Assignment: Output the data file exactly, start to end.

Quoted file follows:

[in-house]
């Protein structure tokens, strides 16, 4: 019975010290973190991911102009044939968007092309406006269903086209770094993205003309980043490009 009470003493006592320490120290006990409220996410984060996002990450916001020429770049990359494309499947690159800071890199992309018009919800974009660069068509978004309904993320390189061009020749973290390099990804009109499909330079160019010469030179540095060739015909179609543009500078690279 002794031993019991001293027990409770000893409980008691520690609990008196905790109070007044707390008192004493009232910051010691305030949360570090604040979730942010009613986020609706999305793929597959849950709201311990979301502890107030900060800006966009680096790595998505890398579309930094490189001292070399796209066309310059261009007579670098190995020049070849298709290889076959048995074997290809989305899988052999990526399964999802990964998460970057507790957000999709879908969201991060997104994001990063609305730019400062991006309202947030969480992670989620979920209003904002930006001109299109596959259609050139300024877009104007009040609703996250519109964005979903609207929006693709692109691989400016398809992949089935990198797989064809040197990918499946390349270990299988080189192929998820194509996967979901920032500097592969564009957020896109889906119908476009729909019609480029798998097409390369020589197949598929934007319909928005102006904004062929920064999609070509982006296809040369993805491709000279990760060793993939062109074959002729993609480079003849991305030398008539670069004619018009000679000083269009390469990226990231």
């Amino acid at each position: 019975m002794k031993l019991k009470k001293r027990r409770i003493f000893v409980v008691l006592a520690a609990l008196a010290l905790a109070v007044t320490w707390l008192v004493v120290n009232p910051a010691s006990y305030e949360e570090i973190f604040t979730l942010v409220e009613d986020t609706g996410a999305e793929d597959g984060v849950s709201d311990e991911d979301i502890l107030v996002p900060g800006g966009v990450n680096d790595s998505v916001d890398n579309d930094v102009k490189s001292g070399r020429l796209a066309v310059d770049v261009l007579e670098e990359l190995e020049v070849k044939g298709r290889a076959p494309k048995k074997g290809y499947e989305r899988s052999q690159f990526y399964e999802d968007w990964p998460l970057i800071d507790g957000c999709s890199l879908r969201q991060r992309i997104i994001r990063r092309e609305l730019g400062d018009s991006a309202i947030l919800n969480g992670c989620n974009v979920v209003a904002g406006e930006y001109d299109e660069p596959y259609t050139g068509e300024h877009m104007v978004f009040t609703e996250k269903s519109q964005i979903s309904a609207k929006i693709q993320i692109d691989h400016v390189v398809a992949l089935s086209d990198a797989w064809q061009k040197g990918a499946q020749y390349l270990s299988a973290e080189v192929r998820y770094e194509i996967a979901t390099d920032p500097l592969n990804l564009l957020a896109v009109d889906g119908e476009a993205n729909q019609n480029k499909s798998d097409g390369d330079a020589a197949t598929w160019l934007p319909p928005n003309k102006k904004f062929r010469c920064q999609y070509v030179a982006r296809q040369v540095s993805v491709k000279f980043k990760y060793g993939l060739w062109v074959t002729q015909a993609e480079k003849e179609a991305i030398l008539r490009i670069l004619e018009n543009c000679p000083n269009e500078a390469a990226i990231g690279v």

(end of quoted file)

[in-house]
């Protein structure tokens, strides 16, 4: 019975010290973190991911102009044939968007092309406006269903086209770094993205003309980043490009 009470003493006592320490120290006990409220996410984060996002990450916001020429770049990359494309499947690159800071890199992309018009919800974009660069068509978004309904993320390189061009020749973290390099990804009109499909330079160019010469030179540095060739015909179609543009500078690279 002794031993019991001293027990409770000893409980008691520690609990008196905790109070007044707390008192004493009232910051010691305030949360570090604040979730942010009613986020609706999305793929597959849950709201311990979301502890107030900060800006966009680096790595998505890398579309930094490189001292070399796209066309310059261009007579670098190995020049070849298709290889076959048995074997290809989305899988052999990526399964999802990964998460970057507790957000999709879908969201991060997104994001990063609305730019400062991006309202947030969480992670989620979920209003904002930006001109299109596959259609050139300024877009104007009040609703996250519109964005979903609207929006693709692109691989400016398809992949089935990198797989064809040197990918499946390349270990299988080189192929998820194509996967979901920032500097592969564009957020896109889906119908476009729909019609480029798998097409390369020589197949598929934007319909928005102006904004062929920064999609070509982006296809040369993805491709000279990760060793993939062109074959002729993609480079003849991305030398008539670069004619018009000679000083269009390469990226990231």
């Amino acid at each position: 019975m002794k031993l019991k009470k001293r027990r409770i003493f000893v409980v008691l006592a520690a609990l008196a010290l905790a109070v007044t320490w707390l008192v004493v120290n009232p910051a010691s006990y305030e949360e570090i973190f604040t979730l942010v409220e009613d986020t609706g996410a999305e793929d597959g984060v849950s709201d311990e991911d979301i502890l107030v996002p900060g800006g966009v990450n680096d790595s998505v916001d890398n579309d930094v102009k490189s001292g070399r020429l796209a066309v310059d770049v261009l007579e670098e990359l190995e020049v070849k044939g298709r290889a076959p494309k048995k074997g290809y499947e989305r899988s052999q690159f990526y399964e999802d968007w990964p998460l970057i800071d507790g957000c999709s890199l879908r969201q991060r992309i997104i994001r990063r092309e609305l730019g400062d018009s991006a309202i947030l919800n969480g992670c989620n974009v979920v209003a904002g406006e930006y001109d299109e660069p596959y259609t050139g068509e300024h877009m104007v978004f009040t609703e996250k269903s519109q964005i979903s309904a609207k929006i693709q993320i692109d691989h400016v390189v398809a992949l089935s086209d990198a797989w064809q061009k040197g990918a499946q020749y390349l270990s299988a973290e080189v192929r998820y770094e194509i996967a979901t390099d920032p500097l592969n990804l564009l957020a896109v009109d889906g119908e476009a993205n729909q019609n480029k499909s798998d097409g390369d330079a020589a197949t598929w160019l934007p319909p928005n003309k102006k904004f062929r010469c920064q999609y070509v030179a982006r296809q040369v540095s993805v491709k000279f980043k990760y060793g993939l060739w062109v074959t002729q015909a993609e480079k003849e179609a991305i030398l008539r490009i670069l004619e018009n543009c000679p000083n269009e500078a390469a990226i990231g690279v």